Cognitive Behavior Therapy and Habit Reversal Training for the Treatment of Chronic Tic Disorders in Children

The recruitment status of this study is unknown because the information has not been verified recently.
Verified April 2007 by National Institute of Mental Health (NIMH).
Recruitment status was  Active, not recruiting
Information provided by:
National Institute of Mental Health (NIMH) Identifier:
First received: September 21, 2005
Last updated: December 4, 2007
Last verified: April 2007

September 21, 2005
December 4, 2007
December 2004
Not Provided
  • Reduction in tic severity
  • Reduction in tic-related impairment and distress (measured at Week 10)
  • Reduction in tic severity; measured at Week 10
  • Reduction in tic-related impairment and distress; measured at Week 10
Complete list of historical versions of study NCT00218777 on Archive Site
  • Tic severity and associated impairment and distress (measured at Week 36 follow-up)
  • Changes in neurocognitive function (measured at Week 10)
  • Tic severity and associated impairment and distress; measured at Week 36 follow-up
  • Changes in neurocognitive function; measured at Week 10
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Not Provided
Cognitive Behavior Therapy and Habit Reversal Training for the Treatment of Chronic Tic Disorders in Children
Behavior Therapy for Children With Chronic Tic Disorders
This study will determine the effectiveness of cognitive behavior therapy (CBT) with habit reversal training (HRT) in treating chronic tic disorders (CTDs) in children and adolescents.

CTDs and Tourette syndrome are neurobehavioral disorders that are characterized by a persistent pattern of motor and vocal tics. Tics are intermittent movements or sounds that occur repeatedly. They can be either brief, rapid, and darting movements or more purposeful movements, such as repetitively locking and unlocking a door. Vocal tics can be simple, as in sniffing or grunting, or more complex, such as complete words or phrases. Tic disorders can cause considerable distress in affected children, and can lead to social and academic impairment. If left untreated, CTDs can last into adulthood. The standard treatment for suppressing CTDs is medication; dopamine-blocking drugs are used most commonly. These medications, however, are associated with a range of adverse effects that can result in poor treatment compliance and premature treatment termination. Recent research suggests that HRT may be an effective, lower risk treatment for CTDs. HRT is a behavioral treatment based on increasing awareness of one's behaviors and replacing unwanted behaviors with less bothersome ones. This study will determine the effectiveness of CBT with HRT in treating CTDs in children and adolescents.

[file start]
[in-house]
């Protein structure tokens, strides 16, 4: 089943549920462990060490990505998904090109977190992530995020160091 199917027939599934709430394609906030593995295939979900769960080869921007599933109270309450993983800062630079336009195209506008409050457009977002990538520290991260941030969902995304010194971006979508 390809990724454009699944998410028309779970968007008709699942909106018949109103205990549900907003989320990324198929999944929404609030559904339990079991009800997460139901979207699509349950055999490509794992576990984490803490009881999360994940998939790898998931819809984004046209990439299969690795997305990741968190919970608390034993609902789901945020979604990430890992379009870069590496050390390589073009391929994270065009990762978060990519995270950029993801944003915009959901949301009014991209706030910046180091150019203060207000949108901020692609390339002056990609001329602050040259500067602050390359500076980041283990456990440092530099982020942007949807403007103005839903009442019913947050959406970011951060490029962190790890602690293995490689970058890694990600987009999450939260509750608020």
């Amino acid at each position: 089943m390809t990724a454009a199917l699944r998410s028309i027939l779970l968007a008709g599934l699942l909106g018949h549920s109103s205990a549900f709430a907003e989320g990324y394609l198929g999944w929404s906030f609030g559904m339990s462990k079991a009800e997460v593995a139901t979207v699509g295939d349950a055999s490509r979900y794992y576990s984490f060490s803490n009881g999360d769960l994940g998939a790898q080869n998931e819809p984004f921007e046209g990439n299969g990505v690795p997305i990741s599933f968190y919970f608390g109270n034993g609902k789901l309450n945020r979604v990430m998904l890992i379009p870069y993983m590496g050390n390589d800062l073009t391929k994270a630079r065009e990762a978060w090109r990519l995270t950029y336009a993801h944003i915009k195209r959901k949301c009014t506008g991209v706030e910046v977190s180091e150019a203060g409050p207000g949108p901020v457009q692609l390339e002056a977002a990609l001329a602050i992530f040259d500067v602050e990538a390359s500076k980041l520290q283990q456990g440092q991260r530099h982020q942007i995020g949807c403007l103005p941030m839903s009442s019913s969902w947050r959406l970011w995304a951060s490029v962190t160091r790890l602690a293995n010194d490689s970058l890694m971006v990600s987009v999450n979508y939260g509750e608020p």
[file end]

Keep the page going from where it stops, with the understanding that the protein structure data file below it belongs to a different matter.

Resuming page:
Participants in this double blind study will be randomly assigned to receive either CBT plus HRT or standard care, which will consist of psychoeducation and supportive therapy. All participants will partake in 8 sessions of their assigned therapy over the course of 10 weeks. After the initial 10 weeks, those who responded to treatment will report back to the study site for 3 monthly booster sessions. Changes in tic severity, effects of the therapies on overall functioning and quality of life, and possible predictors of treatment outcome will be assessed.

Phase 2
Phase 3
Allocation: Randomized
Endpoint Classification: Safety/Efficacy Study
Intervention Model: Parallel Assignment
Masking: Double-Blind
Primary Purpose: Treatment
  • Tourette Syndrome
  • Tic Disorders
Behavioral: Comprehensive Behavioral Intervention for Tics
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*   Includes publications given by the data provider as well as publications identified by Identifier (NCT Number) in Medline.
Active, not recruiting
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Inclusion Criteria:

  • Meets DSM-IV diagnostic criteria for chronic tic disorder (chronic motor or vocal tic disorder or Tourette syndrome)
  • Score of at least 3 on the Clinical Global Impressions Severity Scale
  • Score of at least 14 on the Yale Global Tic Severity Scale (YGTSS) or at least 10 for individuals with motor tics only
  • Unmedicated or currently on a stable medication treatment for tics, obsessive compulsive disorder (OCD), ADHD, anxiety, and/or depressive disorder for at least 6 weeks, with no planned changes for the duration of study participation
  • Child speaks English

Exclusion Criteria:

  • Score greater than 30 on the YGTSS
  • IQ less than 80 on the Wechsler Abbreviated Scale of Intelligence (WASI)
  • Meets DSM-IV criteria for substance abuse or dependence within the 3 months prior to study entry
  • Meets DSM-IV criteria for conduct disorder within the 3 months prior to study entry
  • Lifetime DSM-IV diagnosis of pervasive developmental disorder, mania, or psychotic disorder
  • Any serious psychiatric, psychosocial, or neurological condition (i.e., OCD, ADHD, major depressive disorder, anxiety, severe aggression, or family discord) requiring immediate treatment other than what is provided in the current study (i.e., medication, school intervention, or family therapy)
  • Previous treatment with four or more sessions of HRT for tics
9 Years to 17 Years
Contact information is only displayed when the study is recruiting subjects
United States
R01 MH70802, DSIR 84-CTS
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National Institute of Mental Health (NIMH)
Not Provided
Principal Investigator: John Piacentini, PhD University of California at Los Angeles
National Institute of Mental Health (NIMH)
April 2007

ICMJE     Data element required by the International Committee of Medical Journal Editors and the World Health Organization ICTRP